On 29/Jul/2019 / In Articles
More than 30 expecting mothers are admitted to Mother and Child Hospital, a small maternity clinic in Ado Ekiti located in southwest Nigeria, every day. The hospital specializes in maternity services, ranging from antenatal to postnatal care; services that are often unscheduled and required at all hours of the night.
However, the power supply at the hospital is erratic. Dr Oria Adebose, a medical officer at Mother & Child Hospital explains, “In 24 hours, we may have 16 hours of light, at the most. We have power cuts from 6 in the morning up to 1 in the afternoon. It runs for about four hours, till 5 pm, switches off and comes back at midnight. On some days, it does not even last up to 16 hours.”
Nigeria also has the highest maternal mortality rate in the region, second in the world, only to India, so when facilities like Mother and Child Hospital lose power, their clinicians have to figure out how to accommodate unexpected, long gaps in service without jeopardizing patient care.
In July 2017, the hospital decided to purchase solar lamps to reduce the burden of these frequent power cuts and to enable more continuous care, despite periods of darkness. Solar lamps offer refuge to smaller and more remote medical clinics that serve patients after the sun sets, for pre-maternal care, routine check-ups, and even emergency deliveries.
The risks of childbirth can be exacerbated by a lack of access to electricity. Even if a hospital has the expertise and equipment to provide necessary care for a patient, it might not have the electricity to use that equipment or properly see a patient in the dark. Unexpected gaps in electricity access and the ensuing inability to provide care when critically needed can add complexity to the way medical treatment is administered and introduce risk that would be less common in facilities that can continuously see and care for patients without electricity challenges. Mother and Child Hospital chose to invest in off-grid solar-powered solutions to minimize these types of complexities and enable continuity to their day-to-day operations.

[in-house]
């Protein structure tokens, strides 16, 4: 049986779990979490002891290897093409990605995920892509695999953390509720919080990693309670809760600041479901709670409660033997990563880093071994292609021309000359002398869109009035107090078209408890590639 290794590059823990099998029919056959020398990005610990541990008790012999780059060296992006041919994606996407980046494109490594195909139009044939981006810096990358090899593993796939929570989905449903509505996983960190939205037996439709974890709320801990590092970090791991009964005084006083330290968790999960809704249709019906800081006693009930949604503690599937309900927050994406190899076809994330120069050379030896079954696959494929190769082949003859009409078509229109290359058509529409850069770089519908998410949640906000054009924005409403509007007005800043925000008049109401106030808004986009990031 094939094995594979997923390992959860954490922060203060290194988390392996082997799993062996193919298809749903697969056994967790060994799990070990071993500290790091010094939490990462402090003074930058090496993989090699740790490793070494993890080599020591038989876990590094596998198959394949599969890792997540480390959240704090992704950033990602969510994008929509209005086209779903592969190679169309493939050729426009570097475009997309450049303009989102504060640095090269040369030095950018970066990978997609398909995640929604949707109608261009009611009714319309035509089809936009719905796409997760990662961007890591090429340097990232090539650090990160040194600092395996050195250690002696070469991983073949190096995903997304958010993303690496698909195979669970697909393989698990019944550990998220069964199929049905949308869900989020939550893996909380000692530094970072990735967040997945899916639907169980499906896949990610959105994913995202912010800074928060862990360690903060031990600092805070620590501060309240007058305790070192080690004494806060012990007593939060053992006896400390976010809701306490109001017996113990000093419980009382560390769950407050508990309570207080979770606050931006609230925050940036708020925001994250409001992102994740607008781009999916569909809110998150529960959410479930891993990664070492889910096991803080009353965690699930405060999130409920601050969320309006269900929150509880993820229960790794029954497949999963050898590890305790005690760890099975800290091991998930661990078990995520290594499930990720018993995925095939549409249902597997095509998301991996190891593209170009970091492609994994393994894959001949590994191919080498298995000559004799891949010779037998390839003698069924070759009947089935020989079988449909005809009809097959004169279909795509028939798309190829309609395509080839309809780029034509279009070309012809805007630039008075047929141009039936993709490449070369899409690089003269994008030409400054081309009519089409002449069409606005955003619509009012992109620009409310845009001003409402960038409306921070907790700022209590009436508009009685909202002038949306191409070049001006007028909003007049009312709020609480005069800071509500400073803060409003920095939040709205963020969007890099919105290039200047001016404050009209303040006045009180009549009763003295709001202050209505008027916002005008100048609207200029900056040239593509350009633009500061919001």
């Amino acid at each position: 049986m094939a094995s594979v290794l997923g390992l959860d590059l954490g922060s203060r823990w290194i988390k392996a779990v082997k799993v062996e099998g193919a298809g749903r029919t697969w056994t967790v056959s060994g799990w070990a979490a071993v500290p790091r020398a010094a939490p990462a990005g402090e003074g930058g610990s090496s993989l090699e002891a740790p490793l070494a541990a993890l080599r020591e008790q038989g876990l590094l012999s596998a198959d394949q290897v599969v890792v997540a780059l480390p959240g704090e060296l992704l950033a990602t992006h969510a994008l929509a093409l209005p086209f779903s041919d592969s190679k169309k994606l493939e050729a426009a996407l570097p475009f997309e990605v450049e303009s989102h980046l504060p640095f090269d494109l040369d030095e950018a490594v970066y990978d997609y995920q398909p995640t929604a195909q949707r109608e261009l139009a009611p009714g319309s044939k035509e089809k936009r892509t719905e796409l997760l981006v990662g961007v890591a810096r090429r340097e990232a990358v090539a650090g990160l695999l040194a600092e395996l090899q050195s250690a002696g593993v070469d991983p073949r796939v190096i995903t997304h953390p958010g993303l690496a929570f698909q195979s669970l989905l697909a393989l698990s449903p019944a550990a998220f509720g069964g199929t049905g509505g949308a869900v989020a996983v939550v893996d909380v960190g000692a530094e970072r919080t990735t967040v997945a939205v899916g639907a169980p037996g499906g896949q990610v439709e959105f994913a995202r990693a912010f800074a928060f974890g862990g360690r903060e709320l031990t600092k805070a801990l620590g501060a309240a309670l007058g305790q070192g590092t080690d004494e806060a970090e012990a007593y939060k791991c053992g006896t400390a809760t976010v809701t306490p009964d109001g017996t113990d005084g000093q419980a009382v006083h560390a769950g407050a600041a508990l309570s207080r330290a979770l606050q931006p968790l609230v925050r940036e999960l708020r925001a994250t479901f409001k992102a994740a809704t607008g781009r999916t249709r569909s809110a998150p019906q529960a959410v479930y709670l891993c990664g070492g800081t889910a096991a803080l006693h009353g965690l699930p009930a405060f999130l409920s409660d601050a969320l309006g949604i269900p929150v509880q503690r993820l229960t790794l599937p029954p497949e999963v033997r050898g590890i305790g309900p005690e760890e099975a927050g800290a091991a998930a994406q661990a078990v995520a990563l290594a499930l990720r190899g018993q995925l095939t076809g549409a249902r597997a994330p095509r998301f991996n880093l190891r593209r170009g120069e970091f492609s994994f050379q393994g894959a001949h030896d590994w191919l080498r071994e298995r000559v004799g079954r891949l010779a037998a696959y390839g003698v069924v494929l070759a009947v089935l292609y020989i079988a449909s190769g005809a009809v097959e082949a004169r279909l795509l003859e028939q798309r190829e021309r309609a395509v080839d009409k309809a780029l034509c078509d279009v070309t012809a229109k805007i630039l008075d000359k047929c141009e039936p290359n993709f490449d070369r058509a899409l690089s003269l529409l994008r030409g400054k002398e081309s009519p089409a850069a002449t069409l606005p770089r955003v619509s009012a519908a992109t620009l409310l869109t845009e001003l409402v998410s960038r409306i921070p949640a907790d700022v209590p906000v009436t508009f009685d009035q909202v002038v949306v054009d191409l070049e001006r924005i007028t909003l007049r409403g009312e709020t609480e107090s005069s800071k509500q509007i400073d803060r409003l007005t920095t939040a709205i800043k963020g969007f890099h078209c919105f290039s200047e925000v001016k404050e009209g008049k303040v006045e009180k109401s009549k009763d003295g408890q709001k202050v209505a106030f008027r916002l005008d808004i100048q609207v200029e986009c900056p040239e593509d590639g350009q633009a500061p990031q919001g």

“Without light after sunset, a lot of women going into labour at night would have done so in complete darkness, potentially in riskier conditions. Now, as a result of the simple additions of the Sun King solar lighting systems installed at the hospital, there is a significant improvement to the conditions and welfare of the patients, especially during nighttime emergencies.”, says Ms Chioma Agogo, Partnerships Leader for West Africa at Greenlight Planet.
Now, during power cuts, the solar lamps are immediately switched on, enabling most of the clinic’s basic care services to continue, uninterrupted. The hospital’s five out-patient wards often experience a surge of patients in the evenings for antenatal check-ups. Thanks to the additional light provided by the new solar lamps, these night-time check-ups happen faster, and clinicians and patients alike can manoeuvre around the hospital with greater speed and safety.
Mother and Child’s Dr Adebose notes that the addition of solar lamps has allowed nurses to accurately administer drugs at night and to thoroughly clean the hospital’s facilities during early morning hours. “Even when the generator shuts down, we are not caught unaware because the Sun King lamps are on standby”, adds Adebose.
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